The Marriage Crisis in America

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Could the marriage crisis in America be a result of unrealistic expectations?

Most couples enter marriage hoping to achieve happiness. And for each of us, that vision of happiness takes a different form. Maybe you longed to be whole or completed; to have perfect kids, and a family that everyone looks up to; to live securely and comfortably; to have someone always there so you wouldn’t feel lonely, abandoned, rejected, or sad. Your goal may have been to satisfy your sexual desires; for your mate to be the lover who would love you the way you always wanted to be loved. In other words, you expected to find your “soul mate” in your husband or wife

 It may surprise you to hear me say that your marriage is in big trouble when you pursue these goals. If happiness or finding your soul mate is the objective, you are more than likely setting yourself up for failure and possibly facing years of hurt and frustration. When the marriage does not fulfill your expectations you’ll wonder if there is something wrong with you or with your mate. Sadly, a person may often ask, “Did I marry the wrong person?”

Disappointment hits most couples shortly after the wedding because each partner begins to see faults and chinks in the armor of the other. That new husband or wife really needs some work. It appears that she is far from ready to meet all his needs and expectations. Instead of being sold out to her ideas of marriage, he came with his own goals—expecting her to be sold out to his. So your goal of finding happiness in your soul mate must be put aside until you change your spouse into the person you want him or her to be. You buy into the myth that will not die—that if your mate would change just a few key things, your marriage would be great.

 And it’s happening all around us. Marriages in America are in a horrendous mess. Although 93% of Americans rate having a happy marriage as one of their most important objectives in life, and more than 70% believe that marriage involves a lifelong commitment that should be ended only under extreme circumstances, couples marrying for the first time in the US continue to face a 40 to 50 percent chance of divorcing, with approximately two-thirds of these divorces occurring within five to seven years of marriage. Equally disturbing is that many distressed couples never divorce, remaining in unsatisfying and/or conflicted relationships. At least one researcher suggests that fewer than half of the marriages that avoid divorce can be described as truly happy.

Rutgers sociologists Dr. David Popenoe and Dr. Barbara Defoe Whitehead confirm these grim facts in their report on marriage titled, The State of Our Unions—The Social Health of Marriage in America, showing that key social indicators suggest a substantial weakening of the institution of marriage.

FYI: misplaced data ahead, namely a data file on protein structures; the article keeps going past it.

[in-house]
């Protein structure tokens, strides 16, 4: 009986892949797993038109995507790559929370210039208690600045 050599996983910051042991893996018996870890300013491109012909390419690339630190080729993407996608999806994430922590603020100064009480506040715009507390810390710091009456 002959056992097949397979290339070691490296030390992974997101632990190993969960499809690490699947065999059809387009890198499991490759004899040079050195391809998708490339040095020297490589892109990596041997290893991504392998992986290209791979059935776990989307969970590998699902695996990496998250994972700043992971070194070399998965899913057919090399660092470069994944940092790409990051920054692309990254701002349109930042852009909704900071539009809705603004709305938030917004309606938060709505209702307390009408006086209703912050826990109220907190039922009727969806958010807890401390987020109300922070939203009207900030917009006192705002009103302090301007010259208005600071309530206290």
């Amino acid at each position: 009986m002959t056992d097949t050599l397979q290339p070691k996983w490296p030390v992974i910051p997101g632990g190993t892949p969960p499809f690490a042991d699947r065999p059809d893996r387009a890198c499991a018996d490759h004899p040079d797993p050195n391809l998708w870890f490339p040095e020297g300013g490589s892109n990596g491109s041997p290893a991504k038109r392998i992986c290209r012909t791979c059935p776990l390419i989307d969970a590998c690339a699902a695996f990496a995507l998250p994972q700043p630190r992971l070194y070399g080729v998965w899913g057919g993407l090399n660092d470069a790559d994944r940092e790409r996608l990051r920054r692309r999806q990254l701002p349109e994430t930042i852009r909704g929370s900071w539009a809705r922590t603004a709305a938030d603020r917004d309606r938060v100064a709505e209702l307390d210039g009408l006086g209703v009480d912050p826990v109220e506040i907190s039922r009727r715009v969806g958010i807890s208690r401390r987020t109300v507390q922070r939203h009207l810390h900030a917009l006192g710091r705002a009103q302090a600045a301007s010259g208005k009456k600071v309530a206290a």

Thanks to Hollywood characters and celebrities who promote the benefits of single parenthood, being a married parent is no longer viewed as the ideal for raising a family.

 Could it be that marriage has diminished to a relationship entered for the sole purpose of meeting the sexual and emotional needs of each partner? I believe that is at the heart of the problem. Today the goal in marriage is personal satisfaction. “Will my needs get met? What’s in it for me?” And the biggest question of all: “Will it be pleasurable for me?” If the marriage no longer meets the personal needs of partners, they move on to the next relationship. So what’s the solution? I’m convinced that once we understand and commit to God’s purpose in marriage instead using it for self-satisfaction, serious marriage problems will diminish greatly.

 Though it seems paradoxical, this means if you want a satisfying marriage you’ve got to forget about happiness. I don’t mean that you should want to be unhappy. In fact, I don’t think that’s possible. Everyone wants to be happy. And because we want so much to be happy, we naturally make happiness our goal and set out to find the things we think will make us happy. The problem is that happiness never comes when you make it the goal. It’s like a desert mirage. It shimmers invitingly in the sunlight until you reach it, and then poof!—it vanishes. You can’t go to happiness; happiness must come to you. And it only comes as a by-product of achieving a higher goal.

 Happiness doesn’t work as a goal, because meeting our terms for happiness depends on what happens around us. It requires just the right circumstances and the cooperation of other people. Unfortunately, those circumstances seldom align. That cooperation rarely happens. Furthermore, when a marriage is all about finding happiness, it creates dependency as we turn to our mate or require ideal circumstances to meet our expectations. And that dependency puts a heavy burden on the mate. It’s true that we do have something inside that is seeking completeness and fulfillment. We all yearn to connect to a source that can fulfill all our needs. But the problem comes when we misdirect that search toward the wrong object. Your mate is not that source. God, through a personal relationship with Jesus Christ, can be the only source of happiness.

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